Children affected by organized armed violence
September 9, 2002
Rio de Janeiro, Brazil
last week, international specialists on children and armed violence gathered
in Rio de Janeiro to attend and discuss a seminar on Children Affected by
Organized Armed Violence, organized by Viva Rio and ISER. The main focus
of the series of meetings was to debate groundbreaking research Child Combatants
in Organized Armed Violence: a study of children and adolescents involved
in territorial drug faction disputes in Rio de Janeiro, and plan collective
action in other parts of the world where children suffer from this problem.
Among the results of the study is this startling fact: the number of young people under 18 years of age who die in gun-related violence in Rio de Janeiro state is greater than in some regions of the world that are currently at war. In the Israel-Palestine armed conflict, for example, 467 minors died as a result of gun-related violence between 1987 and 2001, while 3,937 young people were killed by firearms in the same period in the state of Rio alone.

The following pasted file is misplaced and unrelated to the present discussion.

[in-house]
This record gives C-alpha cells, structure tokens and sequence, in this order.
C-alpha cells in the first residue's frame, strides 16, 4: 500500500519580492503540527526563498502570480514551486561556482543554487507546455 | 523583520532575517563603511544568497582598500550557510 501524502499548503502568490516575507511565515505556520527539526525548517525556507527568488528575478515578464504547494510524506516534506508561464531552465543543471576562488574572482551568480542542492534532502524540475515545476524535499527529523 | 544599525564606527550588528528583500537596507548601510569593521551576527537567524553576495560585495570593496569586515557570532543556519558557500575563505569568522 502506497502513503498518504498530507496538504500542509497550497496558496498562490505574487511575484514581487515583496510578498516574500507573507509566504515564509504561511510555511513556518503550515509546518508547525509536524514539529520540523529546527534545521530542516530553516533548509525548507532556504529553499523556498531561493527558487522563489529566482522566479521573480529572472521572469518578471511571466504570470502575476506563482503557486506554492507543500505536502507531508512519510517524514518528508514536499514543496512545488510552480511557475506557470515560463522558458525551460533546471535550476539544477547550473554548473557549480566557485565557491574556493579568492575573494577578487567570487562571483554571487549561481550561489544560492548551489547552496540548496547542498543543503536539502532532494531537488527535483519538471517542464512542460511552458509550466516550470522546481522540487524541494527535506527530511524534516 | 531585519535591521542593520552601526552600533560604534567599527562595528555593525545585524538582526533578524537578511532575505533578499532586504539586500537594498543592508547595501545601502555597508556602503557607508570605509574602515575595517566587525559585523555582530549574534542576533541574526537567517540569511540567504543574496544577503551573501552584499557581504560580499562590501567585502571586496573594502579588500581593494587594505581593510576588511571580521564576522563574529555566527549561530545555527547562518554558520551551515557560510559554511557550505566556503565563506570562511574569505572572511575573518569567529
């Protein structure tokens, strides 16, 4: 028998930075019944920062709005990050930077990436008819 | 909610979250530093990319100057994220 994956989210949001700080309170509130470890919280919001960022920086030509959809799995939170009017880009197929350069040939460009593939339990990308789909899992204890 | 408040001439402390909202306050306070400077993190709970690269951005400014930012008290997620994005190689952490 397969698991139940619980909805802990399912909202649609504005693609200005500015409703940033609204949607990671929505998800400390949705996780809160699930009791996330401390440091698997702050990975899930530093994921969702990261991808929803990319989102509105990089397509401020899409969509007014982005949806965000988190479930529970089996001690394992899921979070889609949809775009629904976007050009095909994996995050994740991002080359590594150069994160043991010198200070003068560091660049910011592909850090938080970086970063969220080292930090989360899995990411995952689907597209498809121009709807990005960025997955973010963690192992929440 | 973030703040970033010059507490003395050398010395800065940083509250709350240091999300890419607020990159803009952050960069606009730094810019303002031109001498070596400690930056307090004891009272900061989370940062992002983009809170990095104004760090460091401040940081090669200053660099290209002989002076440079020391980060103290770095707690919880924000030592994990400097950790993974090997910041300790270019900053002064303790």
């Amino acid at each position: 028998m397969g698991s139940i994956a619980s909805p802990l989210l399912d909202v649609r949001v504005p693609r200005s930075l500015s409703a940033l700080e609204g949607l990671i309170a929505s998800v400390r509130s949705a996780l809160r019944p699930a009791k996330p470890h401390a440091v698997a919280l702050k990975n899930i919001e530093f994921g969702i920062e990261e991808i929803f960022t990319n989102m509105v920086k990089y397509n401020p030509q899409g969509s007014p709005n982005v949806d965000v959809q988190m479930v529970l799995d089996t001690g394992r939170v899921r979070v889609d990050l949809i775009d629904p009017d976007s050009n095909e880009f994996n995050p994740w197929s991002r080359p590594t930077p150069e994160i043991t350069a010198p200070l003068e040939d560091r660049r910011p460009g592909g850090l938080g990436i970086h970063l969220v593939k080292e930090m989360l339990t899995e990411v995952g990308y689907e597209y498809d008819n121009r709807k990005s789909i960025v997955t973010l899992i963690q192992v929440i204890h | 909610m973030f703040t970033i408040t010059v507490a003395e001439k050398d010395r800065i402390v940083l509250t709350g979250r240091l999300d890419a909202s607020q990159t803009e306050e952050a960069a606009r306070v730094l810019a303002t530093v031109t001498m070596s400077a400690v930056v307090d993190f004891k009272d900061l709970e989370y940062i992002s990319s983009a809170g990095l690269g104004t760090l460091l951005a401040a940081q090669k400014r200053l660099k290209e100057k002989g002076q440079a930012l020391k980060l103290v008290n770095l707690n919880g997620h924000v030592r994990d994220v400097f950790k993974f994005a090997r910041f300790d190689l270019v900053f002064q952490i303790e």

The research highlights striking similarities between the lives of children working for Rio de Janeiro’s drug factions and ‘child soldiers’ participating in armed conflicts. While the latter situation can be treated under existing international treaties and by relevant agencies, the former has not yet been categorically analyzed and cannot be suitably characterized by traditionally accepted definitions, such as war, armed conflict, child soldiers and crime. This debate is crucial to understanding the problem so that it may be recognized at the local and international levels, and addressed with effective strategies.
The research was coordinated by Luke Dowdney, researcher at ISER/Viva Rio. Luke also coordinates the project Fight for Peace, a program that offers alternatives to children and adolescents affected by or involved in crime and armed violence. For more information, or for a report of the conclusions of the seminar, please contact email@example.com.
The full text of the report in Portuguese is available online at www.desarme.orgThe English version will be up by the end of this week.